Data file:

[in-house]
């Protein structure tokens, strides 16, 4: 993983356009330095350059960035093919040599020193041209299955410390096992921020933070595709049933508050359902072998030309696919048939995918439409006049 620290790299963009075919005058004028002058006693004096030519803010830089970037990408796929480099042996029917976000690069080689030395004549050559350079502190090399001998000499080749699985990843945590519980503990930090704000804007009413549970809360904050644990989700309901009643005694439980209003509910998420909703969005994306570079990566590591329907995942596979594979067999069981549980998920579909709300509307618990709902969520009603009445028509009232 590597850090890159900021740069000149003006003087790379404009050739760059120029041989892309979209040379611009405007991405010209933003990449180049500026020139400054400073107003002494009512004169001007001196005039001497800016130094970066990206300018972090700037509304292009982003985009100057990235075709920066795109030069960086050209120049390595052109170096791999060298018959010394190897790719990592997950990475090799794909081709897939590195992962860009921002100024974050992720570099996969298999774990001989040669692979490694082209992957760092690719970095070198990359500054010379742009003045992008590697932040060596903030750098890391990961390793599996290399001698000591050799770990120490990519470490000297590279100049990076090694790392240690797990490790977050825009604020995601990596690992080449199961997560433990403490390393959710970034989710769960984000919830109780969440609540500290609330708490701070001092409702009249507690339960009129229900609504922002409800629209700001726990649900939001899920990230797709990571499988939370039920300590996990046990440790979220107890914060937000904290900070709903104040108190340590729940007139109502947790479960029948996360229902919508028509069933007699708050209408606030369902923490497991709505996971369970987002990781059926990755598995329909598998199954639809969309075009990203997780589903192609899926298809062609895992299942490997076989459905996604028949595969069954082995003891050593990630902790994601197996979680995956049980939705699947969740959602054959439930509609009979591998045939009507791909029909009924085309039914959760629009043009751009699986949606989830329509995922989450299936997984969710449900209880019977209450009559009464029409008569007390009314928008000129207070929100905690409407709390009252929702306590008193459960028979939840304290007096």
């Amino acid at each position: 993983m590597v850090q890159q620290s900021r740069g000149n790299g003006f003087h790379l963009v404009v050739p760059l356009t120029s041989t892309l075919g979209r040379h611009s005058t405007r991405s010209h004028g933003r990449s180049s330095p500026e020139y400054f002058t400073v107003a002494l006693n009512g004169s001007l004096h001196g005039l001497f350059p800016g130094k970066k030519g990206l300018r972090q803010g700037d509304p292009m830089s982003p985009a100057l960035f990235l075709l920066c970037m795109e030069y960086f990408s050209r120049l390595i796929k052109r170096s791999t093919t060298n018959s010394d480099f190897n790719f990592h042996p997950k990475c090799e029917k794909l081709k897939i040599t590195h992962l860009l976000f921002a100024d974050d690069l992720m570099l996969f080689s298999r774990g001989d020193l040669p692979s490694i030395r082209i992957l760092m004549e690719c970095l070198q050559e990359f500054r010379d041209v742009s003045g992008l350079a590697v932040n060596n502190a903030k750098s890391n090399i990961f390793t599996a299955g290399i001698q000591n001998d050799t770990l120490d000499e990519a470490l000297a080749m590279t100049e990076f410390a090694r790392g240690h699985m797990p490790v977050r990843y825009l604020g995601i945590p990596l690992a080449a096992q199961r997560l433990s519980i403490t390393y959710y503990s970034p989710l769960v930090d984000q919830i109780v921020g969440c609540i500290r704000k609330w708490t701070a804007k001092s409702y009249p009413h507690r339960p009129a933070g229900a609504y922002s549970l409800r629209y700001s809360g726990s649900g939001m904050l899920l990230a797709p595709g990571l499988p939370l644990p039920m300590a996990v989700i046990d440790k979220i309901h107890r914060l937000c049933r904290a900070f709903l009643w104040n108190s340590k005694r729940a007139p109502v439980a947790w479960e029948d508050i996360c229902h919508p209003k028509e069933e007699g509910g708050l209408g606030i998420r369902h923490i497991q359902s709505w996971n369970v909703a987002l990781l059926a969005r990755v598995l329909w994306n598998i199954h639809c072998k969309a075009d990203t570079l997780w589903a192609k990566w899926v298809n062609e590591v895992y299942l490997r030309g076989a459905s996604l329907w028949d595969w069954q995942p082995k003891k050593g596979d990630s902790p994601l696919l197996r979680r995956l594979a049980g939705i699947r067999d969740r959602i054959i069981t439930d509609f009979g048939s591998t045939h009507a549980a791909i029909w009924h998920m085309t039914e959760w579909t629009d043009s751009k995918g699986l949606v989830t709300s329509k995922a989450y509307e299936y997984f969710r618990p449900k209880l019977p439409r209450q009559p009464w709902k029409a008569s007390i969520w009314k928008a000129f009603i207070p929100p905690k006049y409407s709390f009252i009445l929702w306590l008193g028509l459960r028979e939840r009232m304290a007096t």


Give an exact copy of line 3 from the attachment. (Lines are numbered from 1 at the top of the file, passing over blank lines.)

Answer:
């Amino acid at each position: 993983m590597v850090q890159q620290s900021r740069g000149n790299g003006f003087h790379l963009v404009v050739p760059l356009t120029s041989t892309l075919g979209r040379h611009s005058t405007r991405s010209h004028g933003r990449s180049s330095p500026e020139y400054f002058t400073v107003a002494l006693n009512g004169s001007l004096h001196g005039l001497f350059p800016g130094k970066k030519g990206l300018r972090q803010g700037d509304p292009m830089s982003p985009a100057l960035f990235l075709l920066c970037m795109e030069y960086f990408s050209r120049l390595i796929k052109r170096s791999t093919t060298n018959s010394d480099f190897n790719f990592h042996p997950k990475c090799e029917k794909l081709k897939i040599t590195h992962l860009l976000f921002a100024d974050d690069l992720m570099l996969f080689s298999r774990g001989d020193l040669p692979s490694i030395r082209i992957l760092m004549e690719c970095l070198q050559e990359f500054r010379d041209v742009s003045g992008l350079a590697v932040n060596n502190a903030k750098s890391n090399i990961f390793t599996a299955g290399i001698q000591n001998d050799t770990l120490d000499e990519a470490l000297a080749m590279t100049e990076f410390a090694r790392g240690h699985m797990p490790v977050r990843y825009l604020g995601i945590p990596l690992a080449a096992q199961r997560l433990s519980i403490t390393y959710y503990s970034p989710l769960v930090d984000q919830i109780v921020g969440c609540i500290r704000k609330w708490t701070a804007k001092s409702y009249p009413h507690r339960p009129a933070g229900a609504y922002s549970l409800r629209y700001s809360g726990s649900g939001m904050l899920l990230a797709p595709g990571l499988p939370l644990p039920m300590a996990v989700i046990d440790k979220i309901h107890r914060l937000c049933r904290a900070f709903l009643w104040n108190s340590k005694r729940a007139p109502v439980a947790w479960e029948d508050i996360c229902h919508p209003k028509e069933e007699g509910g708050l209408g606030i998420r369902h923490i497991q359902s709505w996971n369970v909703a987002l990781l059926a969005r990755v598995l329909w994306n598998i199954h639809c072998k969309a075009d990203t570079l997780w589903a192609k990566w899926v298809n062609e590591v895992y299942l490997r030309g076989a459905s996604l329907w028949d595969w069954q995942p082995k003891k050593g596979d990630s902790p994601l696919l197996r979680r995956l594979a049980g939705i699947r067999d969740r959602i054959i069981t439930d509609f009979g048939s591998t045939h009507a549980a791909i029909w009924h998920m085309t039914e959760w579909t629009d043009s751009k995918g699986l949606v989830t709300s329509k995922a989450y509307e299936y997984f969710r618990p449900k209880l019977p439409r209450q009559p009464w709902k029409a008569s007390i969520w009314k928008a000129f009603i207070p929100p905690k006049y409407s709390f009252i009445l929702w306590l008193g028509l459960r028979e939840r009232m304290a007096t």